And now we come to the part where we hate EVERYTHING about this book

So, as of this point, I’ve got 49,067 words down in the first draft of the novel that I’m writing for my thesis.

It’s safe to say that I hate every single fucking word of it.

ihateeverything

This should be expected, of course. I’ve reached this point in—well, I was about to say every novel I’ve written (you know, all two of them… that is, if we’re only counting the novels that so far have or will see the light of day), but to be honest here, I’ve reached this point with every thing I’ve ever written. Every short story has reached a stage where I wanted to throw it across the room. (Since I do most of my writing on a laptop, it’s fortunate that I’ve so far resisted this urge.) A time comes when the plot feels contrived, the characters are wooden, and it’s like every aspect of the story wants to deliberately hurt me.

Willow Rosenberg: "I owe you pain."

(Let’s pause a moment and talk about how much I love, love, love Willow Rosenberg. Out of all the characters on Buffy the Vampire Slayer, she was probably my favorite. It’s kind of a toss-up between her and [Mrs.] Anya Christina Emmanuella Jenkins [Harris].)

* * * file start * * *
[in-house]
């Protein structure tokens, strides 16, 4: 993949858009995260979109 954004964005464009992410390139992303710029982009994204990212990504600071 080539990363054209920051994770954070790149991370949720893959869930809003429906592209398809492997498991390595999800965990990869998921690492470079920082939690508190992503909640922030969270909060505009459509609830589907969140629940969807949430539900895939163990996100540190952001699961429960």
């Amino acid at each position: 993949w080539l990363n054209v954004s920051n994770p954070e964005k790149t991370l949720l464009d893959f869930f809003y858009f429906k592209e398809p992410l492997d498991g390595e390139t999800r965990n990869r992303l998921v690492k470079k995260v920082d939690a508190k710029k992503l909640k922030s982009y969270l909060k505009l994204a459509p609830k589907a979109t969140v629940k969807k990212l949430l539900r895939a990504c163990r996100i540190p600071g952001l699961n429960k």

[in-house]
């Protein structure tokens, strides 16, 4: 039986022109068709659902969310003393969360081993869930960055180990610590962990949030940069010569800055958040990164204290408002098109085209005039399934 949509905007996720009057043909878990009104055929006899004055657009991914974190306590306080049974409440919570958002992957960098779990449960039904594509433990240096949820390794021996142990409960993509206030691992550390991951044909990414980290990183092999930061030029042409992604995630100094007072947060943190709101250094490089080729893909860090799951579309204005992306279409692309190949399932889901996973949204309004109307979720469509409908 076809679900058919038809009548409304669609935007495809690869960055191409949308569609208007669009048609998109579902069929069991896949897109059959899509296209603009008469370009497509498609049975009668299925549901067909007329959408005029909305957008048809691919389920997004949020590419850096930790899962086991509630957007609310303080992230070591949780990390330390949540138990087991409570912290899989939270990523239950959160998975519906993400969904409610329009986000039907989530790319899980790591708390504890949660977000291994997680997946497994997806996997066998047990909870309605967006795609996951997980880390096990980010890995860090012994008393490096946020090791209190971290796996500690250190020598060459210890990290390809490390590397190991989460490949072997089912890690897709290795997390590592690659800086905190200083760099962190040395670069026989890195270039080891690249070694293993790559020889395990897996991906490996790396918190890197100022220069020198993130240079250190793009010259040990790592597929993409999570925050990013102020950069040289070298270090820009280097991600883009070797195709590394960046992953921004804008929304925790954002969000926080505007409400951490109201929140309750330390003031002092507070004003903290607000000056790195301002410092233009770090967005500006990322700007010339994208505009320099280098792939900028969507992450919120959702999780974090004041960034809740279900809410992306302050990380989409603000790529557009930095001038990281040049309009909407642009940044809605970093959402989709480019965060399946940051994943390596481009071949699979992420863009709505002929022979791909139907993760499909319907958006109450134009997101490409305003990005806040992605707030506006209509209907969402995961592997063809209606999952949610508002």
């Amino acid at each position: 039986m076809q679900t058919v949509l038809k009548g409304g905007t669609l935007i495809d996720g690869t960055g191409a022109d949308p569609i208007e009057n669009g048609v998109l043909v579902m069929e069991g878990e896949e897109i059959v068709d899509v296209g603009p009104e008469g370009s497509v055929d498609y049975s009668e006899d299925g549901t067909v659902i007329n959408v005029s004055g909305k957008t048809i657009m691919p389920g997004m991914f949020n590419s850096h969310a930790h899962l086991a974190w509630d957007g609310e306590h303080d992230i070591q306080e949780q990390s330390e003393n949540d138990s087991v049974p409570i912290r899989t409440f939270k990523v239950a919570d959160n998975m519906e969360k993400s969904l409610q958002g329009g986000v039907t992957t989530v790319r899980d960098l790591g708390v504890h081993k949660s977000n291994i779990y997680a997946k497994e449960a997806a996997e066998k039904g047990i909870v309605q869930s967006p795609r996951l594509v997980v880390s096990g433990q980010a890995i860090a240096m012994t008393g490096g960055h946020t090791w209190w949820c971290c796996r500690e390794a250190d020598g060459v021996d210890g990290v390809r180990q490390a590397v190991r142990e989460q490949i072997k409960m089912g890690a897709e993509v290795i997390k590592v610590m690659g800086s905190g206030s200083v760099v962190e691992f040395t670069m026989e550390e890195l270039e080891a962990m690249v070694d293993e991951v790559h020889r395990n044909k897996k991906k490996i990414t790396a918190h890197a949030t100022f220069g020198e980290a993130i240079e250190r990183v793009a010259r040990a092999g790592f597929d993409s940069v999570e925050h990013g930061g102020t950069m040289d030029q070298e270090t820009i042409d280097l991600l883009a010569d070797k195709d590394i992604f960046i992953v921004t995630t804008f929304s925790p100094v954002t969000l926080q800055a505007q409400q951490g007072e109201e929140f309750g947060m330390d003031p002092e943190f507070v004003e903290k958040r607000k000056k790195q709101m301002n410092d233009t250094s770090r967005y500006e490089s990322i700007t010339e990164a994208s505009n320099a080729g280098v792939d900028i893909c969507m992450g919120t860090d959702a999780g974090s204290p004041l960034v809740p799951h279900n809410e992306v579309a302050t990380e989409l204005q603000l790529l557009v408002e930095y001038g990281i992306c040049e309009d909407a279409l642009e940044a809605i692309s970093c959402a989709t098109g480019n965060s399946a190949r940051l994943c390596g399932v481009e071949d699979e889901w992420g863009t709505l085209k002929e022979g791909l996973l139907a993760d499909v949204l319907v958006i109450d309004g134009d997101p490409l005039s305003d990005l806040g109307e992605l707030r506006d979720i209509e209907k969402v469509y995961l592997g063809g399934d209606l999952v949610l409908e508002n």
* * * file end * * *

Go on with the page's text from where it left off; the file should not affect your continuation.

In running, it might be what you call hitting the wall, but I’ve never believed in the wall, much the same way I’ve conditioned myself out of writer’s block. I’m not going to go so far as to say writer’s block doesn’t exist, because I know it’s real for some, but for me, it’s been more like the blerch, that voice in the back of your head that says you can take a day off, you don’t have to write as much, go ahead and have that extra piece of pie, finish the hummus, and hey crack open another bottle of wine while you’re at it, will ya?

Yeah, I try not to listen to the blerch… which is why I’m not stopping at this point, even though I pretty much despise every word that winds up on the screen. I’ve still been writing scenes today, and I’ve started fleshing out my outline more, and I’m remembering the words of advice a friend gave me once:

Let it suck.

Because you can edit a crappy page of writing, but you can’t edit a blank page.